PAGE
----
December 2, 2015
“Is there no balm in Gilead; is there no physician there?” questions the prophet Jeremiah from the Bible’s Old Testament (Jer. 8:22). There is a beautiful answer to this question in a famous African American spiritual with this chorus:
There is a balm in GileadTo make the wounded wholeThere is a balm in GileadTo heal the sin-sick soul.
This Wednesday’s readings are about this balm of Gilead, its use as a physical remedy in the Bible, and what it represents spiritually today.
Gilead was a mountainous part of Palestine, east of the Jordan river, traversing the tribes of Gad and the eastern portion of Manasseh. Gilead is where the balsam tree grew. The medicinal “balm” produced from the tree sap was a rare perfume, and it has come to signify a universal cure in figurative speech (Wikipedia and CS Bible Lesson Notes). Does any of this hint about Mrs. Eddy’s definition of Gad in the Glossary?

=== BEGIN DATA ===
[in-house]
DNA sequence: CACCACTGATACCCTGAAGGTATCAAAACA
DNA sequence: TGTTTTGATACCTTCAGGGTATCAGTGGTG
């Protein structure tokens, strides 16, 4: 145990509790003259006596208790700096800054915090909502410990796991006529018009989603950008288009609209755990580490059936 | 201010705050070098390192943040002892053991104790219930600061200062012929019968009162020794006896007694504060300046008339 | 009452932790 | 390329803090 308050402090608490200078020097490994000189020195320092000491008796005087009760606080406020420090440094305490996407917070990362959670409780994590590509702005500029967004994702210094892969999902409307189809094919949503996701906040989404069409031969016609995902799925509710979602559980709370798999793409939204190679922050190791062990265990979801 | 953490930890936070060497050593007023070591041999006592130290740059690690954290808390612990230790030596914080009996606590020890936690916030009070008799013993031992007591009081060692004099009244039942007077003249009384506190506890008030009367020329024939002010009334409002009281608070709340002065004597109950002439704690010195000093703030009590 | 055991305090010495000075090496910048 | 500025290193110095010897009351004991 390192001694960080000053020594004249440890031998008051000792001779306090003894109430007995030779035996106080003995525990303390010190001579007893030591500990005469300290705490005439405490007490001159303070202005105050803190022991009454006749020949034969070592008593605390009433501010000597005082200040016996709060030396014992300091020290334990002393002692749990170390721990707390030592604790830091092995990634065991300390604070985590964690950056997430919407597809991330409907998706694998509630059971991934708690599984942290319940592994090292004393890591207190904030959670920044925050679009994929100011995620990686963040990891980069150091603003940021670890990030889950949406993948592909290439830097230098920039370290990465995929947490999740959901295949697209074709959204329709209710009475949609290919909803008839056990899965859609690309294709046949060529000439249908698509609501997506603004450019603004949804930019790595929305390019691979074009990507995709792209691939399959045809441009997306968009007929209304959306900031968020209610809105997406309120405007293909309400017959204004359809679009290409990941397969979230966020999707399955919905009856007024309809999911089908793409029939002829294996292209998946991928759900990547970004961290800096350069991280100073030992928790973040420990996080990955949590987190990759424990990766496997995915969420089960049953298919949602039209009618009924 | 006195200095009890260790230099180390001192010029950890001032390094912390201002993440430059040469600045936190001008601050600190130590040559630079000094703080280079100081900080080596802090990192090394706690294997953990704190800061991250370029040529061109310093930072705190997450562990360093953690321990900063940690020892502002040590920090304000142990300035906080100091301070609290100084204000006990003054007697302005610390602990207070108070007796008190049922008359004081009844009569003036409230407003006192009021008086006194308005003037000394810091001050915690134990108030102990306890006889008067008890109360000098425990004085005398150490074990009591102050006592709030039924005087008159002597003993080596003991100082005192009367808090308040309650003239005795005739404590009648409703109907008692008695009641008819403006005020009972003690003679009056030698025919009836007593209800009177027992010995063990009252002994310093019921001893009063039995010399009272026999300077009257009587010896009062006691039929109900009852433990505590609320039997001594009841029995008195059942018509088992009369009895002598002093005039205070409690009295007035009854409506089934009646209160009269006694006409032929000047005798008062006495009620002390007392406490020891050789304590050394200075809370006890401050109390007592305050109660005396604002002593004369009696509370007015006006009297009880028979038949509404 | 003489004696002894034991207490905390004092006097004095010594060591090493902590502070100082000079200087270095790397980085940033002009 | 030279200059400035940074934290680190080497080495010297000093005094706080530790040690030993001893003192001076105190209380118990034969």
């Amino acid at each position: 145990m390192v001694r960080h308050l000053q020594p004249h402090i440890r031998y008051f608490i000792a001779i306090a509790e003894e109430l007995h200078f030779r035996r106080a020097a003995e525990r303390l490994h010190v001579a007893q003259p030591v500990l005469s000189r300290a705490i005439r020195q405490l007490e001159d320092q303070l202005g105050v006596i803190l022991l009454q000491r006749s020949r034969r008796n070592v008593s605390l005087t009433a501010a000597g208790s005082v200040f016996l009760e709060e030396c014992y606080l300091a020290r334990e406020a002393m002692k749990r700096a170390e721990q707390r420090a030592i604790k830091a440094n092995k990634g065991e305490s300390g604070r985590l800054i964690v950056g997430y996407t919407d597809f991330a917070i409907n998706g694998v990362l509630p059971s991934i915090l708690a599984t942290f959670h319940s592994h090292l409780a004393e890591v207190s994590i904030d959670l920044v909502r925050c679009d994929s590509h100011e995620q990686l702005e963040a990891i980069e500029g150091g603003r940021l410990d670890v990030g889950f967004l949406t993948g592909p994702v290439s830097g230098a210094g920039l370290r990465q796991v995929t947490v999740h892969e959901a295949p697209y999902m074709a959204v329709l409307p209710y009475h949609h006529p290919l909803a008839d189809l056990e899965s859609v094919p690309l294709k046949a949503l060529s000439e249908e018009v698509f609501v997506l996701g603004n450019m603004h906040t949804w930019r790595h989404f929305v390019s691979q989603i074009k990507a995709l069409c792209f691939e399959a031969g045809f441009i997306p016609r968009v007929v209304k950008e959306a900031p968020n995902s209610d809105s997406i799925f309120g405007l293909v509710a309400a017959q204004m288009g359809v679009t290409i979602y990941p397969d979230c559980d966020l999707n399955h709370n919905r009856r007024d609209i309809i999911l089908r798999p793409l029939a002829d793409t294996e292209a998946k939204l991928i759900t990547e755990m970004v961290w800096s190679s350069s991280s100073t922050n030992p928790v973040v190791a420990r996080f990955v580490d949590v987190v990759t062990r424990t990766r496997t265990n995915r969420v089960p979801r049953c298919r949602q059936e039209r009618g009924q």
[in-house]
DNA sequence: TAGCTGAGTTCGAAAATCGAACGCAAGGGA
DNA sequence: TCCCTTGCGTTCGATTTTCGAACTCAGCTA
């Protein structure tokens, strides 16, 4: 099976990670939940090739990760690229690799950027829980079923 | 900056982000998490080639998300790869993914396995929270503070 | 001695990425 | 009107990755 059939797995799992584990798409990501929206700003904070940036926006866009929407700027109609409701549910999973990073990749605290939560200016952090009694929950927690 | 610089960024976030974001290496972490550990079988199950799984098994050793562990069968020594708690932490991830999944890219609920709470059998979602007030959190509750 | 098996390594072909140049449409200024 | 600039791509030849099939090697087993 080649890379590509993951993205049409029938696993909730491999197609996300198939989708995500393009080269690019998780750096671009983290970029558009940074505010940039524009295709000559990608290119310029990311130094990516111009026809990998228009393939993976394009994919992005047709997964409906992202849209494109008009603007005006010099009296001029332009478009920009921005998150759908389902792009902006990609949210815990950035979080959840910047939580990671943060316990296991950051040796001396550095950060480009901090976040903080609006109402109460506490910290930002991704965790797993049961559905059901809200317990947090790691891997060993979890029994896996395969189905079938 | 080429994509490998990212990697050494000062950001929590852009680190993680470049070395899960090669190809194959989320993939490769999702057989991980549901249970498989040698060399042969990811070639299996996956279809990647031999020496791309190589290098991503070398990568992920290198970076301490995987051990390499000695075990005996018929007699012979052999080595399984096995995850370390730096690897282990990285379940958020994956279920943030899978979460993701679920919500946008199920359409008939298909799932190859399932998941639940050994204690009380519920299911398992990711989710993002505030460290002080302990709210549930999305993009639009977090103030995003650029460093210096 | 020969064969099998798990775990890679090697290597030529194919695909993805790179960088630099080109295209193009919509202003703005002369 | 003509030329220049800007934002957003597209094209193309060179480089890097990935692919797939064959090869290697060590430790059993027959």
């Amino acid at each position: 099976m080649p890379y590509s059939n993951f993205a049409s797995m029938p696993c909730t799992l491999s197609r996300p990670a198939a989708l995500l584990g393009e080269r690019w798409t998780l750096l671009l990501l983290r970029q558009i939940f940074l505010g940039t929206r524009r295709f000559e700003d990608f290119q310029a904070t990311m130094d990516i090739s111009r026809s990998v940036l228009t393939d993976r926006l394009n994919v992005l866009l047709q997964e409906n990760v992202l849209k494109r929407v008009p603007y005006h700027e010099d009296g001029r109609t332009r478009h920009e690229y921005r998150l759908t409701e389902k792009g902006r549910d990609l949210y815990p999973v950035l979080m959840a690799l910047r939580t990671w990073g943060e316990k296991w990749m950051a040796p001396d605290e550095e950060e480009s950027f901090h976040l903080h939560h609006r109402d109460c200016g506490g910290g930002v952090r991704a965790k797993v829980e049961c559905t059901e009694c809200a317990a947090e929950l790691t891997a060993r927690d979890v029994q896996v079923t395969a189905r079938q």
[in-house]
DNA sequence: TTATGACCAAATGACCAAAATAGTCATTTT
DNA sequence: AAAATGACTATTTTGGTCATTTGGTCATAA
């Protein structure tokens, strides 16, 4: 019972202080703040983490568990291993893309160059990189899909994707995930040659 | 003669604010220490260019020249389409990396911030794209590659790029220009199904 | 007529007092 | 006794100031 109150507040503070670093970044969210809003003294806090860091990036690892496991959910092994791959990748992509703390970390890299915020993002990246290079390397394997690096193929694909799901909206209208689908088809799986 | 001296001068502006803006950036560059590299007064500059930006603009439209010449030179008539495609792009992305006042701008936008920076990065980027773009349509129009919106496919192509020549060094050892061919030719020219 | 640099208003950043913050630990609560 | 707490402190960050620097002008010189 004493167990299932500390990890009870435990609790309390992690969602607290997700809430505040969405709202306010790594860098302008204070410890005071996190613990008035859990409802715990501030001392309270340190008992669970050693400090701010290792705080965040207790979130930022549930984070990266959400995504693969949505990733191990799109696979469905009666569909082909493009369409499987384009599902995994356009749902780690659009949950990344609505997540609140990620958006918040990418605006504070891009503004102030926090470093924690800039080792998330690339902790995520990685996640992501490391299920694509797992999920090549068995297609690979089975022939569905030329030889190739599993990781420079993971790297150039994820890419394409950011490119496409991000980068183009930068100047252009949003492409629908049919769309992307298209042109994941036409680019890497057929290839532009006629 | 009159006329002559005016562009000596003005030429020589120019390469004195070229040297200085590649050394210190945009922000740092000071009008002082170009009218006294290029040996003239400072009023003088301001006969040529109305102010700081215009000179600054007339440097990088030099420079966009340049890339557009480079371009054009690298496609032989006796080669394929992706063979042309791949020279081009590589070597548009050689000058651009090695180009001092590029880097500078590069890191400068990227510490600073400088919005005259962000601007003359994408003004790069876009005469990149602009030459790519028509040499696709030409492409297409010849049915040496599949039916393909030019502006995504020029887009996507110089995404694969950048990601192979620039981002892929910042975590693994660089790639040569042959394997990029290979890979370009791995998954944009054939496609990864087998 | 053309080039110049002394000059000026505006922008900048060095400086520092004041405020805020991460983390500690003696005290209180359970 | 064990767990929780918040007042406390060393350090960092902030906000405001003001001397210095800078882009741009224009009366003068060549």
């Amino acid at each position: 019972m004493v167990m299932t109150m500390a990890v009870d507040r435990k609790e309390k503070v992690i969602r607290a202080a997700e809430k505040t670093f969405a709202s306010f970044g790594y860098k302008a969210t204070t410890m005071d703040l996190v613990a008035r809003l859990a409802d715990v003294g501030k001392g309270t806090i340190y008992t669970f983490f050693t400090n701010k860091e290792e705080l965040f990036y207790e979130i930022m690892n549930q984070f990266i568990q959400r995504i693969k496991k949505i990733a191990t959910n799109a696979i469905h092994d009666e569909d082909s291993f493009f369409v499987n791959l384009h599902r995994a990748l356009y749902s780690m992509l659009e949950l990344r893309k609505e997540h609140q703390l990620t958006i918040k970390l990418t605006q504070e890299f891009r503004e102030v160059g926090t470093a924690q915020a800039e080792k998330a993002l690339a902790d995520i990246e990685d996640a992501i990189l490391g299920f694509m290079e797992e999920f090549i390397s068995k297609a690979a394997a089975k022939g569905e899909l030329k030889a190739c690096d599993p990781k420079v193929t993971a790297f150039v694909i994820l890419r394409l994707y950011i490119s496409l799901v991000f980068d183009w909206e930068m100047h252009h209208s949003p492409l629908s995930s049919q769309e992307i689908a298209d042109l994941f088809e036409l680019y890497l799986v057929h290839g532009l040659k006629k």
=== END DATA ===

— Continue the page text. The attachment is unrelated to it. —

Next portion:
Here is a quote from a letter of Mrs. Eddy’s referenced in Clifford Smith’s Historical Sketches:
“Do not forget to be strong in the clear consciousness that you are able to heal and no counter mind can make you weak for a moment through fear or a lack of confidence in our power or rather understanding. Remember God, Truth, is the healer, the balm in Gilead, and our only Physician, and can never be insufficient for all things.”
There is also a lovely poem about Science and Health which begins with these lines:
Can a book be Gilead’s balmhealing the hurt of all mankind?
These references are all on the readings page.
I hope to see you today, in person or by phone. If not, I hope you enjoy the readings because I love the balm of Gilead. It makes a great Christmas present!